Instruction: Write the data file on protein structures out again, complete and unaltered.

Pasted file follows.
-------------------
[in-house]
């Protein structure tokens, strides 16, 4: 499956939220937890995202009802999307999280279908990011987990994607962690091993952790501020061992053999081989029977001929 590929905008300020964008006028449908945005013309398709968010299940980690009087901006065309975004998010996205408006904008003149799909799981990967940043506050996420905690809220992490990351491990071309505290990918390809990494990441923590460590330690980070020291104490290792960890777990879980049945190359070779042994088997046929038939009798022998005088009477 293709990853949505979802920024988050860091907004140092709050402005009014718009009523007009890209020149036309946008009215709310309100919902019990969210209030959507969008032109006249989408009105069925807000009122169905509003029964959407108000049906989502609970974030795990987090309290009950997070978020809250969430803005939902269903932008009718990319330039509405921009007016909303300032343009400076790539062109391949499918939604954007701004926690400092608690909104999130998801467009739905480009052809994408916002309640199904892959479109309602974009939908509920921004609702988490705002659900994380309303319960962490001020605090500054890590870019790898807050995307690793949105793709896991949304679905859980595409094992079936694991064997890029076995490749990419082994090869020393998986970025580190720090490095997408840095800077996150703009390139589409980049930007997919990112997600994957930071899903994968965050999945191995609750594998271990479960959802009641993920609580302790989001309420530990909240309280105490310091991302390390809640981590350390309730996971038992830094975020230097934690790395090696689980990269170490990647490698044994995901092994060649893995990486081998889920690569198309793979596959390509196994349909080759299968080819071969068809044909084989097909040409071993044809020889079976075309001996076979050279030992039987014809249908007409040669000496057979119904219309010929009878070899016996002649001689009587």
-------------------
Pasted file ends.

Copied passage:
[in-house]
């Protein structure tokens, strides 16, 4: 499956939220937890995202009802999307999280279908990011987990994607962690091993952790501020061992053999081989029977001929 590929905008300020964008006028449908945005013309398709968010299940980690009087901006065309975004998010996205408006904008003149799909799981990967940043506050996420905690809220992490990351491990071309505290990918390809990494990441923590460590330690980070020291104490290792960890777990879980049945190359070779042994088997046929038939009798022998005088009477 293709990853949505979802920024988050860091907004140092709050402005009014718009009523007009890209020149036309946008009215709310309100919902019990969210209030959507969008032109006249989408009105069925807000009122169905509003029964959407108000049906989502609970974030795990987090309290009950997070978020809250969430803005939902269903932008009718990319330039509405921009007016909303300032343009400076790539062109391949499918939604954007701004926690400092608690909104999130998801467009739905480009052809994408916002309640199904892959479109309602974009939908509920921004609702988490705002659900994380309303319960962490001020605090500054890590870019790898807050995307690793949105793709896991949304679905859980595409094992079936694991064997890029076995490749990419082994090869020393998986970025580190720090490095997408840095800077996150703009390139589409980049930007997919990112997600994957930071899903994968965050999945191995609750594998271990479960959802009641993920609580302790989001309420530990909240309280105490310091991302390390809640981590350390309730996971038992830094975020230097934690790395090696689980990269170490990647490698044994995901092994060649893995990486081998889920690569198309793979596959390509196994349909080759299968080819071969068809044909084989097909040409071993044809020889079976075309001996076979050279030992039987014809249908007409040669000496057979119904219309010929009878070899016996002649001689009587």